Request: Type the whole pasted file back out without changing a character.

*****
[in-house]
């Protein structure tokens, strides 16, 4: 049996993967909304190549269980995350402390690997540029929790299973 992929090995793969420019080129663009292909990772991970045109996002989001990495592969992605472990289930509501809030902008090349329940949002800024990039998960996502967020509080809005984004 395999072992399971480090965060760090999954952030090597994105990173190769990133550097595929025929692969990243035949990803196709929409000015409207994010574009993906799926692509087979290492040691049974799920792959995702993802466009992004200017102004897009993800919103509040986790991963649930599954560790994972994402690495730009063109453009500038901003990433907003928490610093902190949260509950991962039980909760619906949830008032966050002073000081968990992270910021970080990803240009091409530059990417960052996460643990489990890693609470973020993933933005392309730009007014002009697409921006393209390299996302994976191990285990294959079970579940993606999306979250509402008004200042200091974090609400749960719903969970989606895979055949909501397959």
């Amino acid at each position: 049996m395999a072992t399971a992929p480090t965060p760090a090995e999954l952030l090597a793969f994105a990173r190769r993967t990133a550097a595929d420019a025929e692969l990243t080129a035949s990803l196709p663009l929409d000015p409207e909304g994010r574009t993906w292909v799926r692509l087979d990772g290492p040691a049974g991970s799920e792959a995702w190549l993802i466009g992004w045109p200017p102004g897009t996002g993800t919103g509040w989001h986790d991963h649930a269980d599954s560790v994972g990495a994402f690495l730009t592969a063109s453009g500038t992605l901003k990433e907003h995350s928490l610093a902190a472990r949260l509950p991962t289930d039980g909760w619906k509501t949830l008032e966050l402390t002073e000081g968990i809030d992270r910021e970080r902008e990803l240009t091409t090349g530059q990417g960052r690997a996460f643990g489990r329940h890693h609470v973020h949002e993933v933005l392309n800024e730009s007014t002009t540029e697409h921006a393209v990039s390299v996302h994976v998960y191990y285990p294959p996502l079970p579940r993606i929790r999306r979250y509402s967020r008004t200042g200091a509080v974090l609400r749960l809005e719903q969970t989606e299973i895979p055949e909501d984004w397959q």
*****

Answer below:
[in-house]
């Protein structure tokens, strides 16, 4: 049996993967909304190549269980995350402390690997540029929790299973 992929090995793969420019080129663009292909990772991970045109996002989001990495592969992605472990289930509501809030902008090349329940949002800024990039998960996502967020509080809005984004 395999072992399971480090965060760090999954952030090597994105990173190769990133550097595929025929692969990243035949990803196709929409000015409207994010574009993906799926692509087979290492040691049974799920792959995702993802466009992004200017102004897009993800919103509040986790991963649930599954560790994972994402690495730009063109453009500038901003990433907003928490610093902190949260509950991962039980909760619906949830008032966050002073000081968990992270910021970080990803240009091409530059990417960052996460643990489990890693609470973020993933933005392309730009007014002009697409921006393209390299996302994976191990285990294959079970579940993606999306979250509402008004200042200091974090609400749960719903969970989606895979055949909501397959």
């Amino acid at each position: 049996m395999a072992t399971a992929p480090t965060p760090a090995e999954l952030l090597a793969f994105a990173r190769r993967t990133a550097a595929d420019a025929e692969l990243t080129a035949s990803l196709p663009l929409d000015p409207e909304g994010r574009t993906w292909v799926r692509l087979d990772g290492p040691a049974g991970s799920e792959a995702w190549l993802i466009g992004w045109p200017p102004g897009t996002g993800t919103g509040w989001h986790d991963h649930a269980d599954s560790v994972g990495a994402f690495l730009t592969a063109s453009g500038t992605l901003k990433e907003h995350s928490l610093a902190a472990r949260l509950p991962t289930d039980g909760w619906k509501t949830l008032e966050l402390t002073e000081g968990i809030d992270r910021e970080r902008e990803l240009t091409t090349g530059q990417g960052r690997a996460f643990g489990r329940h890693h609470v973020h949002e993933v933005l392309n800024e730009s007014t002009t540029e697409h921006a393209v990039s390299v996302h994976v998960y191990y285990p294959p996502l079970p579940r993606i929790r999306r979250y509402s967020r008004t200042g200091a509080v974090l609400r749960l809005e719903q969970t989606e299973i895979p055949e909501d984004w397959q």